Given the importance of adhesion in T cell development, we have undertaken systematic flow cytometric analysis of CD4 T cells to determine relationships between the developmentally regulated marker CD45R0 and adhesion receptors (five VLA integrin chains). The most important findings are that: 1) expression of α3, α5, and α6 are closely co-regulated with β1 on CD4 cells, while regulation of VLA-α4 is quite discordant. 2) CD45R0- cells, generally understood to be naive cells, have low homogeneous expression of VLA-α3, VLA-α4, VLA-α5, VLA-α6, and β1 integrin chains; studies of cord blood CD4 cells confirm the low homogeneous expression of α4 and β1 on naive cells. 3) In marked contrast, CD45R0+ cells, generally understood to be memory cells, show not only an overall increase in expression of these integrins (relative to CD45R0- cells) but also heterogeneity. Dramatic heterogeneity is revealed when the markers VLA-α4 and β1 are analyzed together. Many CD45R0+ cells show increased levels of both VLA-α4 and VLA- β1; however, some have increased levels principally of either VLA-β1 or VLA-α4. We hypothesize that T cells becoming memory cells in different microenvironments specialize their integrin phenotype, thereby acquiring distinctive functional and homing capacities; in this process, VLA-4 (CD49d) appears to play a unique role.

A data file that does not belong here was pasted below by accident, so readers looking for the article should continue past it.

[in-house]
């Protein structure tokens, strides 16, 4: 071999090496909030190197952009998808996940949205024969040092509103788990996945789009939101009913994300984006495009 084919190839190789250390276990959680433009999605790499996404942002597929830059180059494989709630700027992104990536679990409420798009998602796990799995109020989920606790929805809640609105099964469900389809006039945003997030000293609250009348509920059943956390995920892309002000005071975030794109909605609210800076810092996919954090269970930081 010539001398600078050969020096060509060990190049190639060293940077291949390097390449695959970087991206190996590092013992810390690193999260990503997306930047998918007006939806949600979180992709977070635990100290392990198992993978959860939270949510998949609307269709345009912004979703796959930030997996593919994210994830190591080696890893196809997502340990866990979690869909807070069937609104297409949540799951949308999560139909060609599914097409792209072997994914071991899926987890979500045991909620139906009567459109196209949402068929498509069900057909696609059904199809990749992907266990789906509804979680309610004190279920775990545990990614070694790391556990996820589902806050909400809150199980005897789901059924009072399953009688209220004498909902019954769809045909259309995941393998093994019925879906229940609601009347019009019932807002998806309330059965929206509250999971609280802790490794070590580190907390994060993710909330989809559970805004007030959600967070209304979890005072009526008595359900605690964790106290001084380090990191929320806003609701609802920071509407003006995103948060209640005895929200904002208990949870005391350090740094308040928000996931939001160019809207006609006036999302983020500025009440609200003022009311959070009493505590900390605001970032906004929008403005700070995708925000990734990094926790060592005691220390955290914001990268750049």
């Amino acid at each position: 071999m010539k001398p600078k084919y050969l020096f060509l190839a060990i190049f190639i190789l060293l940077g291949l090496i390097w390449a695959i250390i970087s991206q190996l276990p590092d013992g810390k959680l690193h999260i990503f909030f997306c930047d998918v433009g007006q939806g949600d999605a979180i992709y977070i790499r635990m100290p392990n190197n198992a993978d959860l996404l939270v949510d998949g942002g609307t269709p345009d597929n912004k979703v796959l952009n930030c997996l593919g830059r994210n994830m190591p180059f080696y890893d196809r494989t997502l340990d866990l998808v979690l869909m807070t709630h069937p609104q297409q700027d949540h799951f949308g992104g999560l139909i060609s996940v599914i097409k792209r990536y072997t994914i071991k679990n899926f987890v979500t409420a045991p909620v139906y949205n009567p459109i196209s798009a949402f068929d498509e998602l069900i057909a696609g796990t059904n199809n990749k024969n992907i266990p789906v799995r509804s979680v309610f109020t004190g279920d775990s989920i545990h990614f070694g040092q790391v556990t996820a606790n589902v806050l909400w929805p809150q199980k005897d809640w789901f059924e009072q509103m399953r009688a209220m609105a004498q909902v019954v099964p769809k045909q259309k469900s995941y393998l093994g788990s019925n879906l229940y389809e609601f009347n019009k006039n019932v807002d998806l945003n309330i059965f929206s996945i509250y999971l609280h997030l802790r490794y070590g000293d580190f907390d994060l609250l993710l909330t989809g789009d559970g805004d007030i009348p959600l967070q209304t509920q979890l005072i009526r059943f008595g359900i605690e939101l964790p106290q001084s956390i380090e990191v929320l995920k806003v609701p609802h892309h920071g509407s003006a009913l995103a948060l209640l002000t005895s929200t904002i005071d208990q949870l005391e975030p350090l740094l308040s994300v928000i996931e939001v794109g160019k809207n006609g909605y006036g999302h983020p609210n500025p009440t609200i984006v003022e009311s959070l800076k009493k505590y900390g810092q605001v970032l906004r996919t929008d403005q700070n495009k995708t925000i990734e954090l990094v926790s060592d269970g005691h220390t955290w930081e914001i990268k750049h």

|Original language||English (US)|
|Number of pages||6|
|Journal||Journal of Immunology|
|State||Published - Dec 1 1992|